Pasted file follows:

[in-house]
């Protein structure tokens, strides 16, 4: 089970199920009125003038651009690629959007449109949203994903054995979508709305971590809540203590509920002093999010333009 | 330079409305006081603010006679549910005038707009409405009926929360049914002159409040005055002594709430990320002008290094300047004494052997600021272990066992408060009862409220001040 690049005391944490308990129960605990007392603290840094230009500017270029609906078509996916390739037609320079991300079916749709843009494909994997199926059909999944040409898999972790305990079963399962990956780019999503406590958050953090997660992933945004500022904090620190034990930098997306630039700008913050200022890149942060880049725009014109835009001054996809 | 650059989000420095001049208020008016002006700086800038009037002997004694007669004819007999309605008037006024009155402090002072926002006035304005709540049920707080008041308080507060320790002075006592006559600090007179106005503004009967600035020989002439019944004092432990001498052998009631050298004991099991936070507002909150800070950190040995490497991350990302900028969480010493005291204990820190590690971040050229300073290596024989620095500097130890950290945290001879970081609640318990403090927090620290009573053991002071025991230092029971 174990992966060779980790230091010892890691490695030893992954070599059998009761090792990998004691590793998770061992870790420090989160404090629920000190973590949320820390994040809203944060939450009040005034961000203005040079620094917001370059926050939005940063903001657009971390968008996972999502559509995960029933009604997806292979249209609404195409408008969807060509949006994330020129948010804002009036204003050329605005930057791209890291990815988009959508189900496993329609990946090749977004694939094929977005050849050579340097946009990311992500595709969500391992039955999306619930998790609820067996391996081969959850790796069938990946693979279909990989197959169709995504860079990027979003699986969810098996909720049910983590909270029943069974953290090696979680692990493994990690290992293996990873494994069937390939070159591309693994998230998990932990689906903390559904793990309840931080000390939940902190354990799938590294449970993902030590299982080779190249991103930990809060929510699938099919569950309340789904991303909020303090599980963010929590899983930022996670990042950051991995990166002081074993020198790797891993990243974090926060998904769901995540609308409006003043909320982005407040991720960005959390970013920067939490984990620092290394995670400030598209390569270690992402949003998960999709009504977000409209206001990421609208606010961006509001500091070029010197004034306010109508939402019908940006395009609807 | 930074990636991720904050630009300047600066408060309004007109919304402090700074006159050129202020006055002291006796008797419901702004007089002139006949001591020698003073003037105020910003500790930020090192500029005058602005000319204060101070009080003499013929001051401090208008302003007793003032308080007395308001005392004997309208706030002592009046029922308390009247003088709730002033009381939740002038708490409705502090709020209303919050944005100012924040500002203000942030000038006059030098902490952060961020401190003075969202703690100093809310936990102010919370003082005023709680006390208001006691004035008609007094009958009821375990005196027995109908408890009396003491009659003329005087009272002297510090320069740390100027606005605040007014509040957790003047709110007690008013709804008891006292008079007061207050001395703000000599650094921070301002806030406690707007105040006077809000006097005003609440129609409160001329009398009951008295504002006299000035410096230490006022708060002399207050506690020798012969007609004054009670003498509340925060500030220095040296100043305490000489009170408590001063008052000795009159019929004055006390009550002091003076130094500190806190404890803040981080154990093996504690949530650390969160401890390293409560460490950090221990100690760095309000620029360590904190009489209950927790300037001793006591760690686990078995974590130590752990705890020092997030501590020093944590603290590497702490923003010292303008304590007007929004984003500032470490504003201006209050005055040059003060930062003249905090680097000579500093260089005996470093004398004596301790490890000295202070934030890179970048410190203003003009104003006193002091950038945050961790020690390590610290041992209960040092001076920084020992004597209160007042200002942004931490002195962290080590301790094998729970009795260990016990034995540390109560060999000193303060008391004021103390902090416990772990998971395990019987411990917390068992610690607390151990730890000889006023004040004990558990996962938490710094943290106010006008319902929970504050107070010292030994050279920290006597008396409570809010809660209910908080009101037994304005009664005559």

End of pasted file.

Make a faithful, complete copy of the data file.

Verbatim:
[in-house]
């Protein structure tokens, strides 16, 4: 089970199920009125003038651009690629959007449109949203994903054995979508709305971590809540203590509920002093999010333009 | 330079409305006081603010006679549910005038707009409405009926929360049914002159409040005055002594709430990320002008290094300047004494052997600021272990066992408060009862409220001040 690049005391944490308990129960605990007392603290840094230009500017270029609906078509996916390739037609320079991300079916749709843009494909994997199926059909999944040409898999972790305990079963399962990956780019999503406590958050953090997660992933945004500022904090620190034990930098997306630039700008913050200022890149942060880049725009014109835009001054996809 | 650059989000420095001049208020008016002006700086800038009037002997004694007669004819007999309605008037006024009155402090002072926002006035304005709540049920707080008041308080507060320790002075006592006559600090007179106005503004009967600035020989002439019944004092432990001498052998009631050298004991099991936070507002909150800070950190040995490497991350990302900028969480010493005291204990820190590690971040050229300073290596024989620095500097130890950290945290001879970081609640318990403090927090620290009573053991002071025991230092029971 174990992966060779980790230091010892890691490695030893992954070599059998009761090792990998004691590793998770061992870790420090989160404090629920000190973590949320820390994040809203944060939450009040005034961000203005040079620094917001370059926050939005940063903001657009971390968008996972999502559509995960029933009604997806292979249209609404195409408008969807060509949006994330020129948010804002009036204003050329605005930057791209890291990815988009959508189900496993329609990946090749977004694939094929977005050849050579340097946009990311992500595709969500391992039955999306619930998790609820067996391996081969959850790796069938990946693979279909990989197959169709995504860079990027979003699986969810098996909720049910983590909270029943069974953290090696979680692990493994990690290992293996990873494994069937390939070159591309693994998230998990932990689906903390559904793990309840931080000390939940902190354990799938590294449970993902030590299982080779190249991103930990809060929510699938099919569950309340789904991303909020303090599980963010929590899983930022996670990042950051991995990166002081074993020198790797891993990243974090926060998904769901995540609308409006003043909320982005407040991720960005959390970013920067939490984990620092290394995670400030598209390569270690992402949003998960999709009504977000409209206001990421609208606010961006509001500091070029010197004034306010109508939402019908940006395009609807 | 930074990636991720904050630009300047600066408060309004007109919304402090700074006159050129202020006055002291006796008797419901702004007089002139006949001591020698003073003037105020910003500790930020090192500029005058602005000319204060101070009080003499013929001051401090208008302003007793003032308080007395308001005392004997309208706030002592009046029922308390009247003088709730002033009381939740002038708490409705502090709020209303919050944005100012924040500002203000942030000038006059030098902490952060961020401190003075969202703690100093809310936990102010919370003082005023709680006390208001006691004035008609007094009958009821375990005196027995109908408890009396003491009659003329005087009272002297510090320069740390100027606005605040007014509040957790003047709110007690008013709804008891006292008079007061207050001395703000000599650094921070301002806030406690707007105040006077809000006097005003609440129609409160001329009398009951008295504002006299000035410096230490006022708060002399207050506690020798012969007609004054009670003498509340925060500030220095040296100043305490000489009170408590001063008052000795009159019929004055006390009550002091003076130094500190806190404890803040981080154990093996504690949530650390969160401890390293409560460490950090221990100690760095309000620029360590904190009489209950927790300037001793006591760690686990078995974590130590752990705890020092997030501590020093944590603290590497702490923003010292303008304590007007929004984003500032470490504003201006209050005055040059003060930062003249905090680097000579500093260089005996470093004398004596301790490890000295202070934030890179970048410190203003003009104003006193002091950038945050961790020690390590610290041992209960040092001076920084020992004597209160007042200002942004931490002195962290080590301790094998729970009795260990016990034995540390109560060999000193303060008391004021103390902090416990772990998971395990019987411990917390068992610690607390151990730890000889006023004040004990558990996962938490710094943290106010006008319902929970504050107070010292030994050279920290006597008396409570809010809660209910908080009101037994304005009664005559």